When you attempt to make David’s hope to be in Jesus, you have to hunt carefully through the scriptures to find a hint. You have to take a verse here, out of context, and a verse there, misrepresented, and impose a new meaning upon them. One reason for this is because the Christian expectation of a dying Messiah in anachronistic when applied to David. Jesus’ disciples found the idea shocking. Christians admit that Jews were looking for a king, not a human sacrifice. The concept was foreign to the Jewish world at the time of Jesus. It certainly was not the view of the Jewish world hundreds of years before. It was not David’s view. Please stop putting your words into the mouths of others.

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Yisroel C. Blumenthal

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From a Former Christian

RT, thats exactly how I felt in college studyimg both Judaism and Christianity.
Its profoundly sad, because When Christianity started, it started as a small Jewish sect, (with messianic ideas probably not disimmilar from those in Chabad, except centered around the Crucifixion) but when gentiles picked up the belief system, anything Jewish that had existed started to lose a foothold, and not only that, the Jewish Christians were persecuted out of existence.
Gentile Christisns had Sunday, Easter, (and much.much later Christmas.) They altered times and laws.
I always had to struggle between the clear words of Jesus (which seemed pro Torah on their face) and the replacement theology of the Church.
As a Christian, I never believed Jews were lost. How could the very people who taught Jesus’ ethic to the world, (the Torah ethic) be lost?
I remember feeling sick to my stomach after seeing Schindler’s list in 8th grade (for a school assignment.)
Was I supposed to believe that Nazi pigs with “Got Mit Unz” on their belts were “saved,” because they were Baptized? I never believed that.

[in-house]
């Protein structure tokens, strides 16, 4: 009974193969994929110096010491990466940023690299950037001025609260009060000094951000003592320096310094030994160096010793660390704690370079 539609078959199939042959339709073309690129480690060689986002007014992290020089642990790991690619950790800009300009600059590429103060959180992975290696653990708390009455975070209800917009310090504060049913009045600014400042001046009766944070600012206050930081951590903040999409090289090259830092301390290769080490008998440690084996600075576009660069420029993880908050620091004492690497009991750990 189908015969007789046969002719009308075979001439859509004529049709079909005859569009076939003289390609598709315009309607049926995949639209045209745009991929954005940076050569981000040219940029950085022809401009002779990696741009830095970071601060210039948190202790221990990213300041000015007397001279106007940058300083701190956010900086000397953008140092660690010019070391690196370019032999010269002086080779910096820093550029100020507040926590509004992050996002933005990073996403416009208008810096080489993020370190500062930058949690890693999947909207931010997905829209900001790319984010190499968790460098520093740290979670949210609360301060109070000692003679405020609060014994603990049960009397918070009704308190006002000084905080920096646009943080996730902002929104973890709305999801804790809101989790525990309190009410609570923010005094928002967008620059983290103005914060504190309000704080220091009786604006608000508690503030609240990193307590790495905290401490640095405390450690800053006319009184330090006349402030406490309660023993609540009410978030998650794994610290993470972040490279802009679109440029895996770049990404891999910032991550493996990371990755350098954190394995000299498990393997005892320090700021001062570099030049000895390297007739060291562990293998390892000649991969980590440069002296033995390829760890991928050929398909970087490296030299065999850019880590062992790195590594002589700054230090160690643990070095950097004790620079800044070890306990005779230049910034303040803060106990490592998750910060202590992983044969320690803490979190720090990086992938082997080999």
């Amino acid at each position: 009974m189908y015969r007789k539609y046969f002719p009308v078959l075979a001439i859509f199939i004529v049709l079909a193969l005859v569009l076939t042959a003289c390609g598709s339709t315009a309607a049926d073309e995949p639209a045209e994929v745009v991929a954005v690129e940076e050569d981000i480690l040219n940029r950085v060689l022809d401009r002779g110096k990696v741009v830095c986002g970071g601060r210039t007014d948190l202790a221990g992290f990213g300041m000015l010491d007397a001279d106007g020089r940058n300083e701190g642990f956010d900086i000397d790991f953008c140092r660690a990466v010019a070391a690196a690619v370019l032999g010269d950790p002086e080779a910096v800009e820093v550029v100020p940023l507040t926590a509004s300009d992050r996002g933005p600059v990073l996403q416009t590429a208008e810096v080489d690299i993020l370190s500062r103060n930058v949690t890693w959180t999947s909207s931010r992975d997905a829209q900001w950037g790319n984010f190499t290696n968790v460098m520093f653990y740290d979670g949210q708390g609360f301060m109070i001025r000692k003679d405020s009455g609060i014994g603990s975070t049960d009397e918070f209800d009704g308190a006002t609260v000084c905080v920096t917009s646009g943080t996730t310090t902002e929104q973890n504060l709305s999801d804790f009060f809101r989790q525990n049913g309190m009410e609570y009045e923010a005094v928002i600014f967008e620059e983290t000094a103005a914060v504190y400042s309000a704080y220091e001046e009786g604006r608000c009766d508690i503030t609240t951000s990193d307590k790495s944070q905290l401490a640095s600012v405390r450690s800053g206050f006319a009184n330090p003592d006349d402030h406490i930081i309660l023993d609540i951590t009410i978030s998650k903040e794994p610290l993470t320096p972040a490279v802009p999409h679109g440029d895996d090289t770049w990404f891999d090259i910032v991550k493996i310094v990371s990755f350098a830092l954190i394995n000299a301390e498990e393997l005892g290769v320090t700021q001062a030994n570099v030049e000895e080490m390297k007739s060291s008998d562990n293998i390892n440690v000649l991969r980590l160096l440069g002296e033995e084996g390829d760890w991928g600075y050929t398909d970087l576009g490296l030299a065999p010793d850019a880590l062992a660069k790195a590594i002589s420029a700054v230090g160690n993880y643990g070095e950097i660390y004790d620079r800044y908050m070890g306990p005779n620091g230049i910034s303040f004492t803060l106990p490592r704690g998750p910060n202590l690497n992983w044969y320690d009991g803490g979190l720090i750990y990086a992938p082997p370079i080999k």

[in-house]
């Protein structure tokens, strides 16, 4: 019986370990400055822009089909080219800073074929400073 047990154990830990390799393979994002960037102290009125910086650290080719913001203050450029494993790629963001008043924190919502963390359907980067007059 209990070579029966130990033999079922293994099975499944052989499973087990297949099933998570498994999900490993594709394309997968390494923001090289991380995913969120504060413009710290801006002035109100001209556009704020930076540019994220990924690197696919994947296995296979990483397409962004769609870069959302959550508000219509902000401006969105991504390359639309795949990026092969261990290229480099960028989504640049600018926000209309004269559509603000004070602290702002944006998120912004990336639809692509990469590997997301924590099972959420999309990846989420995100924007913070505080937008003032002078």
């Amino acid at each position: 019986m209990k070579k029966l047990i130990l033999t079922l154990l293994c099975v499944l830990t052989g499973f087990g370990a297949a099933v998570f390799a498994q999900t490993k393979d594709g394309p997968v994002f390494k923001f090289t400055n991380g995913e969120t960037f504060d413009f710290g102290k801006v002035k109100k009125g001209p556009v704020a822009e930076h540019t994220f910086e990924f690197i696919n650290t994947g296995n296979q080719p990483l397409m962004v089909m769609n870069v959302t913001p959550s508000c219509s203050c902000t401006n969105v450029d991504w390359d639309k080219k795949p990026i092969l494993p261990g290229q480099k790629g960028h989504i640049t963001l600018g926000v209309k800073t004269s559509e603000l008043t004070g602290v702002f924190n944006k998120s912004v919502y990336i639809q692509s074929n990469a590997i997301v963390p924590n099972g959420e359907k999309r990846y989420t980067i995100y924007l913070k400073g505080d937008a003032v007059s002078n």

I am proud of my family members who fought tooth and nail to send those Nazi pigs (may their bones be ground to dust) to their end.
Was I supposed to believe that the wonderful Dr. Who gave me the ability to walk was going to hell, just because he was Jewish?
No. Screw that.
I remember crying after Schindler’s list and my Jewish friends comforting me, and I thought “how screwed is this that they are comforting me?”
Why should a Jew have to comfort a Christian when its Christian books that contain the gas in them?
Christianity preaches a deity of love who died for you, but its a deity of love who exists without any sense of justice or measure for measure.
So, its not a deity of love, but one of possession. Not a relationship of mutual goodness, but of fear and dependence.

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Yisroel C. Blumenthal

Posted in Uncategorized | 45 Comments

Riding the Light – Excerpt from Seventh Response to D.L.

1000 Verses - a project of Judaism Resources

The greatest light is God’s truth. The greatest happiness of humanity is to receive that light – and God promised that humanity will one day merit to receive that light (Isaiah 60:3). At the time of creation, God planted certain basic truths into the hearts of human beings. This is our ability to sense right from wrong, to enjoy truth and to be repulsed by falsehood. God also chose a nation for Himself, and He planted certain truths into the heart of this nation (Deuteronomy 4:35). For many centuries the Jewish people walked with this truth, but their Gentile neighbors did not appreciate it. The miracles that God performed for Hezekiah represented a turning point in history. From that point on, the Gentile nations began to seek the God of Israel (Isaiah 19:18). The phenomena of Gentiles seeking the God of Israel continued to grow – until the time of…